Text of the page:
About Me

My name is Rose Porta, and I am currently a first year Master's student at UMass Amherst studying Statistics. I recently graduated from Smith College with a B.A. in Statistical and Data Sciences and a concentration in Community Engagement and Social Change. I love to use data analysis and visualization to tell stories, and I hope to use this skill to contribute to social change by revealing insights that highlight the need for transformation.

During my senior year at Smith, I had the opportunity to work on two research projects at the intersection of data science and community engagement work. The first project was sponsored by the organization Women at the Table and was a team project through my Data Science Capstone course. The project involved creating an educational resource for more ethical machine learning practices through developing an extensive example of an analysis centered around human rights. The second project was in partnership with Community Action Pioneer Valley Head Start and Early Learning Programs and is through an independent study course. It involved collecting and analyzing data from local colleges and universities on the numbers and demographics of students studying early childhood education. The purpose of the analysis is to provide information to the organization about what their workforce of early childhood educators may look like over the next few years so that they can assess how to plan for the upcoming funding cycle. We found that the number of students studing early childhood education will very likely be insufficient to meet the childcare needs of the community. We furthermore concluded that systemic changes at the State and National levels including increased pay, benefits, and career development opportunities for early educators will be essential in order to effectively increase the quality and accessibility of early childhood education.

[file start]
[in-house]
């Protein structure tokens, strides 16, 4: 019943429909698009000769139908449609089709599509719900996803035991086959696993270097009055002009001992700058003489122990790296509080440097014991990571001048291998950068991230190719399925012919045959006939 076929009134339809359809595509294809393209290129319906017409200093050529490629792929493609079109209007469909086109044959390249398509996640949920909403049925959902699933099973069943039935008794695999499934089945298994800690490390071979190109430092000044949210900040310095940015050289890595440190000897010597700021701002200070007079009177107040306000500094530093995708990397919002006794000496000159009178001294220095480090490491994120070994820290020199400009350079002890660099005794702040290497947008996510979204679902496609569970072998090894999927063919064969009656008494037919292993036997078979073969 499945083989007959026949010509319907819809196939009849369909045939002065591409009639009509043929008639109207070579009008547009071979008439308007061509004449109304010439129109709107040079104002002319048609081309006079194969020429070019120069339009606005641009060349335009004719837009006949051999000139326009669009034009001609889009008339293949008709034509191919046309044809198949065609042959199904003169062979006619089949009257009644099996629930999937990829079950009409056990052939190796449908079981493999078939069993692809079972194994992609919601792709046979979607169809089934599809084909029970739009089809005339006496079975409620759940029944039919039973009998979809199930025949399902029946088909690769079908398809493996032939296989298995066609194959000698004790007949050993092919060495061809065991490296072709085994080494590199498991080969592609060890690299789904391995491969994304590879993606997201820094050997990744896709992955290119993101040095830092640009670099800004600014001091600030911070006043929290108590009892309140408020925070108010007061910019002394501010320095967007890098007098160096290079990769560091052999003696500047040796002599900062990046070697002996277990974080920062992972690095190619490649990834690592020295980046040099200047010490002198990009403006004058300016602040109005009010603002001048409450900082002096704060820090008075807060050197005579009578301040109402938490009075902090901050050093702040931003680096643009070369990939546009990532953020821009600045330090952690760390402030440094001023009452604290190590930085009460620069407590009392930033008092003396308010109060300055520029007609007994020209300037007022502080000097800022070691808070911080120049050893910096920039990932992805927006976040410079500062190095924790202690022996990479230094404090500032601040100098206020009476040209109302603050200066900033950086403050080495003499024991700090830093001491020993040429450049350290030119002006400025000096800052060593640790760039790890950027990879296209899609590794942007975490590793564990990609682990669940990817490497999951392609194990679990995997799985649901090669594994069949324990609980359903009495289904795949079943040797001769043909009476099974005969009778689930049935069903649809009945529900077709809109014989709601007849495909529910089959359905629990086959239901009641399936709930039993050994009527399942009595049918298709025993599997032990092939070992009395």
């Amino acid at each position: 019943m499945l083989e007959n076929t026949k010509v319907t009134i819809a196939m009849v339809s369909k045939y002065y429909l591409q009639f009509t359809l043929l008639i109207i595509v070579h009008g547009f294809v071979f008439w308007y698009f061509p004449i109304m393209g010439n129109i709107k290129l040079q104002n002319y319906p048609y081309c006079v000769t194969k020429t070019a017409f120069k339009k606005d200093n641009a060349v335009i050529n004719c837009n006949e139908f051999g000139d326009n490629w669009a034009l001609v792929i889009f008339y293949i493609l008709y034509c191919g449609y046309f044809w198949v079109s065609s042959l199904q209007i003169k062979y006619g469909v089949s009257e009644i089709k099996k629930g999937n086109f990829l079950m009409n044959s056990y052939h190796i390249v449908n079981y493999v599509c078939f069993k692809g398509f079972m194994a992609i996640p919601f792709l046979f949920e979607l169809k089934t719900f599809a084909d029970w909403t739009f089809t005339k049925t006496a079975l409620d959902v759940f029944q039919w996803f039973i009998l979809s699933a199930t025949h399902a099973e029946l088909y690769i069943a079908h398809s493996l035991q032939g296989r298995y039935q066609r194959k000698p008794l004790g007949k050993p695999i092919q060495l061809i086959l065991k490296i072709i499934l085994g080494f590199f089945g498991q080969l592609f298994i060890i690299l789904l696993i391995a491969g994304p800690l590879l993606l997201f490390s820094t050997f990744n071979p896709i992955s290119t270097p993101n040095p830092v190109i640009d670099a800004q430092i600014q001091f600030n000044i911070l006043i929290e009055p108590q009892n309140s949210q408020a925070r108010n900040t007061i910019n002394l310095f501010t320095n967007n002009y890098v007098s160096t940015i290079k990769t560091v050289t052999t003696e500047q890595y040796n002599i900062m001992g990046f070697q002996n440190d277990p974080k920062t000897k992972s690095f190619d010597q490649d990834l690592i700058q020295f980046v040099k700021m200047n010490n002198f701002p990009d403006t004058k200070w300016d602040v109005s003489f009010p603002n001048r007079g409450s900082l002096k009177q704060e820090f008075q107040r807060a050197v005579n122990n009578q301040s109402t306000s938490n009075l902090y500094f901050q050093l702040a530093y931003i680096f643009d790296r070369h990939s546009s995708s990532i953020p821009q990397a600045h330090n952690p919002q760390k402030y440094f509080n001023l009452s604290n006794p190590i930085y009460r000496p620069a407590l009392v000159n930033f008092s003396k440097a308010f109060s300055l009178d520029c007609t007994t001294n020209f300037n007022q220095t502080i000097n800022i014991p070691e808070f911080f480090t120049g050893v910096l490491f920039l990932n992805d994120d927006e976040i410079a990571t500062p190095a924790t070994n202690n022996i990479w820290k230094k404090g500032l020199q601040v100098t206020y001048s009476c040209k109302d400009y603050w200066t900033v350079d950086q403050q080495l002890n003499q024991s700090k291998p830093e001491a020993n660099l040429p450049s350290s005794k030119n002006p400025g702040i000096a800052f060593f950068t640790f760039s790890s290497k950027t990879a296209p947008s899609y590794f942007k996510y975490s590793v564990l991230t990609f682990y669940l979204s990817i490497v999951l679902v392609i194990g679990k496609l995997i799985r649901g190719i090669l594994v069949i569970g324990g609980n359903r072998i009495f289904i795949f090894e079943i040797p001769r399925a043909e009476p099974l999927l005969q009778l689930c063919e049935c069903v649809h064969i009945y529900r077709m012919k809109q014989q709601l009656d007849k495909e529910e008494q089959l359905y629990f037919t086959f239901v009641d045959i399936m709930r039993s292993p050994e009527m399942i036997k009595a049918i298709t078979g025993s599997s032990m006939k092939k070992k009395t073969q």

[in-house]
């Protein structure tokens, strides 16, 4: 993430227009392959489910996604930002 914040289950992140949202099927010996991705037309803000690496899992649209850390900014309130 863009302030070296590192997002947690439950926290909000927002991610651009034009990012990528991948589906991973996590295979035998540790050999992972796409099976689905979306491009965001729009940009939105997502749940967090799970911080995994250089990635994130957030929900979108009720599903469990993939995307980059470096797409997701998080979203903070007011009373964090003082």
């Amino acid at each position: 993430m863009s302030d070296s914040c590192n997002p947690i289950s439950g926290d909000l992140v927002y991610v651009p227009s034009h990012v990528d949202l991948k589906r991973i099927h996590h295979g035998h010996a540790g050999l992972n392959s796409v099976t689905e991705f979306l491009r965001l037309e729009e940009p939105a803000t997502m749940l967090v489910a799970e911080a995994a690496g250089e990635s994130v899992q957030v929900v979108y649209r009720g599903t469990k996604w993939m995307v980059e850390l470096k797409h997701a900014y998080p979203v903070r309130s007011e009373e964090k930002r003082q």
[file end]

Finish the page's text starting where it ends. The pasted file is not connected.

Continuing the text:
I also served as the chair of the Smith College Community Service Organization, where I organized events and programming to build community both among students on campus as well as between students and the broader community. One of our major projects during the fall semester was a no-sew blanket-making project where students made over 40 blankets to donate to folks in need. I piloted this initiative in Fall 2019 and it has continued for three academic years now. During the spring semester, we lead a book drive in partnership with Great Falls Books Through Bars, and we donated two large vans full of books which will then be sent to people in prisons across the county.

In my free time, I enjoy taking walks outside, spending time with friends, and teaching and practicing yoga. I am a certified 500 hour yoga instructor, and I currently only teach one informal class per week, but I would love to start teaching more often once I have more free time.